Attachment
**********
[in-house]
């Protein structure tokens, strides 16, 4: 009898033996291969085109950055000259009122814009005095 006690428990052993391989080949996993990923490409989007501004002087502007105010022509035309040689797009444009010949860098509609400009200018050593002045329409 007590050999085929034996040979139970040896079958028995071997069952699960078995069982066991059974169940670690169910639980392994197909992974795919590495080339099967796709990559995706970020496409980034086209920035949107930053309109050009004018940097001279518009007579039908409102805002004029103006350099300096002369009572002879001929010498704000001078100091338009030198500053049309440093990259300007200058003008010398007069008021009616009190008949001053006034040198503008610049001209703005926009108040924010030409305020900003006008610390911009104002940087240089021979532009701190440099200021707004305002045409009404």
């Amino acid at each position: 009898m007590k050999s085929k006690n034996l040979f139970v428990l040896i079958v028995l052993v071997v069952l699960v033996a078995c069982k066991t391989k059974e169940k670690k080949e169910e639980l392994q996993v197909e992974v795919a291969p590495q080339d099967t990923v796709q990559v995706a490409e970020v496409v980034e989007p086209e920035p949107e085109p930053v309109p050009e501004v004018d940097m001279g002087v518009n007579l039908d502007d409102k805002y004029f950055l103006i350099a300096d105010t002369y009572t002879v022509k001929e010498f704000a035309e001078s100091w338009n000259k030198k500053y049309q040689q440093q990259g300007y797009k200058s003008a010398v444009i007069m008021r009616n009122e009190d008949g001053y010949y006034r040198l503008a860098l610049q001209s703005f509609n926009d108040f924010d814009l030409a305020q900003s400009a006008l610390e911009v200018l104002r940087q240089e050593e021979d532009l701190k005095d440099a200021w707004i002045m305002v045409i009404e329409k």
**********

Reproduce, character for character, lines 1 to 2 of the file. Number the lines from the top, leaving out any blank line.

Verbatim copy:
[in-house]
């Protein structure tokens, strides 16, 4: 009898033996291969085109950055000259009122814009005095 006690428990052993391989080949996993990923490409989007501004002087502007105010022509035309040689797009444009010949860098509609400009200018050593002045329409 007590050999085929034996040979139970040896079958028995071997069952699960078995069982066991059974169940670690169910639980392994197909992974795919590495080339099967796709990559995706970020496409980034086209920035949107930053309109050009004018940097001279518009007579039908409102805002004029103006350099300096002369009572002879001929010498704000001078100091338009030198500053049309440093990259300007200058003008010398007069008021009616009190008949001053006034040198503008610049001209703005926009108040924010030409305020900003006008610390911009104002940087240089021979532009701190440099200021707004305002045409009404």